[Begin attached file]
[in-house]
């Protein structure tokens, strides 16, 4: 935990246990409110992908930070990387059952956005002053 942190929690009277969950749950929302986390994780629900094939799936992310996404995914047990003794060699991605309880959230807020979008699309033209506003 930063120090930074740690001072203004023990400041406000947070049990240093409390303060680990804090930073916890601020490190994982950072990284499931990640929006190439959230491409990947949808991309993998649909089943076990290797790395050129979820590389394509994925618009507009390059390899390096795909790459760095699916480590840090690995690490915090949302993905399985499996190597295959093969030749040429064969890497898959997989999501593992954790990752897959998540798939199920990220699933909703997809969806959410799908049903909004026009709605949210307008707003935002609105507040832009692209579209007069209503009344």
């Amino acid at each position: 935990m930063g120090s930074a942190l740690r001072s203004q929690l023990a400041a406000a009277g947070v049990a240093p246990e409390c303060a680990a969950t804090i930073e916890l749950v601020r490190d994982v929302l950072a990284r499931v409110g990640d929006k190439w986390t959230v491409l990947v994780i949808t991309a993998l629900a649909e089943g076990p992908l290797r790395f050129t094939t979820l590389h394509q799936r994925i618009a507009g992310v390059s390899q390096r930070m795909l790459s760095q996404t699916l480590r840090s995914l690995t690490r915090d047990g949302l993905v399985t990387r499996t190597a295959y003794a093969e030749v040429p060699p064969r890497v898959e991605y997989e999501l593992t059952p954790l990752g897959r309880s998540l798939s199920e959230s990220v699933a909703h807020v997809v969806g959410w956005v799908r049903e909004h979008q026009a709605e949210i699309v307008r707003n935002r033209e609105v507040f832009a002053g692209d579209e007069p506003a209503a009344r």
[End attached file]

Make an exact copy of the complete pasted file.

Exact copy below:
[in-house]
């Protein structure tokens, strides 16, 4: 935990246990409110992908930070990387059952956005002053 942190929690009277969950749950929302986390994780629900094939799936992310996404995914047990003794060699991605309880959230807020979008699309033209506003 930063120090930074740690001072203004023990400041406000947070049990240093409390303060680990804090930073916890601020490190994982950072990284499931990640929006190439959230491409990947949808991309993998649909089943076990290797790395050129979820590389394509994925618009507009390059390899390096795909790459760095699916480590840090690995690490915090949302993905399985499996190597295959093969030749040429064969890497898959997989999501593992954790990752897959998540798939199920990220699933909703997809969806959410799908049903909004026009709605949210307008707003935002609105507040832009692209579209007069209503009344």
């Amino acid at each position: 935990m930063g120090s930074a942190l740690r001072s203004q929690l023990a400041a406000a009277g947070v049990a240093p246990e409390c303060a680990a969950t804090i930073e916890l749950v601020r490190d994982v929302l950072a990284r499931v409110g990640d929006k190439w986390t959230v491409l990947v994780i949808t991309a993998l629900a649909e089943g076990p992908l290797r790395f050129t094939t979820l590389h394509q799936r994925i618009a507009g992310v390059s390899q390096r930070m795909l790459s760095q996404t699916l480590r840090s995914l690995t690490r915090d047990g949302l993905v399985t990387r499996t190597a295959y003794a093969e030749v040429p060699p064969r890497v898959e991605y997989e999501l593992t059952p954790l990752g897959r309880s998540l798939s199920e959230s990220v699933a909703h807020v997809v969806g959410w956005v799908r049903e909004h979008q026009a709605e949210i699309v307008r707003n935002r033209e609105v507040f832009a002053g692209d579209e007069p506003a209503a009344r």